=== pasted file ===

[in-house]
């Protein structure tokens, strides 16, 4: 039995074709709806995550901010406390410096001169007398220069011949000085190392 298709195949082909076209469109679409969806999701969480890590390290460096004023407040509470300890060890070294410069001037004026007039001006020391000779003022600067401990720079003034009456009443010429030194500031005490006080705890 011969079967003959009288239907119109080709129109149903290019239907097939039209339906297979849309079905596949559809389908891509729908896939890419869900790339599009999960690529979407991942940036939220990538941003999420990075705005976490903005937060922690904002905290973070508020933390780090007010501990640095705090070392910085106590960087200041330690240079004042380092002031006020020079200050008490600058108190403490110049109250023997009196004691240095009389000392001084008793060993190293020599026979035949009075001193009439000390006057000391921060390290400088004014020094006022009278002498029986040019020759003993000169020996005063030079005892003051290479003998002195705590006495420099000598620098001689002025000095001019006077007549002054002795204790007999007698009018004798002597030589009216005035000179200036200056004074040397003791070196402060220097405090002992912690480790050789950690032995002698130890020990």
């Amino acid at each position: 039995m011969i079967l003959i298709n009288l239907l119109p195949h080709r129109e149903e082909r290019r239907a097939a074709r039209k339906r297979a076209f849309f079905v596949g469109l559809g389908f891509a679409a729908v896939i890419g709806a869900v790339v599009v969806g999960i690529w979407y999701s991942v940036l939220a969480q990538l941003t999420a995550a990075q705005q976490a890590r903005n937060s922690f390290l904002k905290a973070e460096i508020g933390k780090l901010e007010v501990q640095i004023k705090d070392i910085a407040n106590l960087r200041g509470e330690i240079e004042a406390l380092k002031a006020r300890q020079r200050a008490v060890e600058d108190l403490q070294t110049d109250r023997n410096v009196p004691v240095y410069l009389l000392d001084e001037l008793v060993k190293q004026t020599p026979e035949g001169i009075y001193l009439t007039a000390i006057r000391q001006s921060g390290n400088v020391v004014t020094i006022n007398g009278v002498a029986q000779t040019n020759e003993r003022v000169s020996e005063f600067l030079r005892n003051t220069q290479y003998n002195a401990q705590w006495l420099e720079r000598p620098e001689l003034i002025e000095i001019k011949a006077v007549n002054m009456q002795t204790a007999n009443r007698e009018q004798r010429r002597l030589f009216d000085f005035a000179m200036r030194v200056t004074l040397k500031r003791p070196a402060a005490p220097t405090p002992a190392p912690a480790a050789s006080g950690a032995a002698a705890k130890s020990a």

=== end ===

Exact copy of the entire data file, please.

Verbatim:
[in-house]
């Protein structure tokens, strides 16, 4: 039995074709709806995550901010406390410096001169007398220069011949000085190392 298709195949082909076209469109679409969806999701969480890590390290460096004023407040509470300890060890070294410069001037004026007039001006020391000779003022600067401990720079003034009456009443010429030194500031005490006080705890 011969079967003959009288239907119109080709129109149903290019239907097939039209339906297979849309079905596949559809389908891509729908896939890419869900790339599009999960690529979407991942940036939220990538941003999420990075705005976490903005937060922690904002905290973070508020933390780090007010501990640095705090070392910085106590960087200041330690240079004042380092002031006020020079200050008490600058108190403490110049109250023997009196004691240095009389000392001084008793060993190293020599026979035949009075001193009439000390006057000391921060390290400088004014020094006022009278002498029986040019020759003993000169020996005063030079005892003051290479003998002195705590006495420099000598620098001689002025000095001019006077007549002054002795204790007999007698009018004798002597030589009216005035000179200036200056004074040397003791070196402060220097405090002992912690480790050789950690032995002698130890020990």
């Amino acid at each position: 039995m011969i079967l003959i298709n009288l239907l119109p195949h080709r129109e149903e082909r290019r239907a097939a074709r039209k339906r297979a076209f849309f079905v596949g469109l559809g389908f891509a679409a729908v896939i890419g709806a869900v790339v599009v969806g999960i690529w979407y999701s991942v940036l939220a969480q990538l941003t999420a995550a990075q705005q976490a890590r903005n937060s922690f390290l904002k905290a973070e460096i508020g933390k780090l901010e007010v501990q640095i004023k705090d070392i910085a407040n106590l960087r200041g509470e330690i240079e004042a406390l380092k002031a006020r300890q020079r200050a008490v060890e600058d108190l403490q070294t110049d109250r023997n410096v009196p004691v240095y410069l009389l000392d001084e001037l008793v060993k190293q004026t020599p026979e035949g001169i009075y001193l009439t007039a000390i006057r000391q001006s921060g390290n400088v020391v004014t020094i006022n007398g009278v002498a029986q000779t040019n020759e003993r003022v000169s020996e005063f600067l030079r005892n003051t220069q290479y003998n002195a401990q705590w006495l420099e720079r000598p620098e001689l003034i002025e000095i001019k011949a006077v007549n002054m009456q002795t204790a007999n009443r007698e009018q004798r010429r002597l030589f009216d000085f005035a000179m200036r030194v200056t004074l040397k500031r003791p070196a402060a005490p220097t405090p002992a190392p912690a480790a050789s006080g950690a032995a002698a705890k130890s020990a």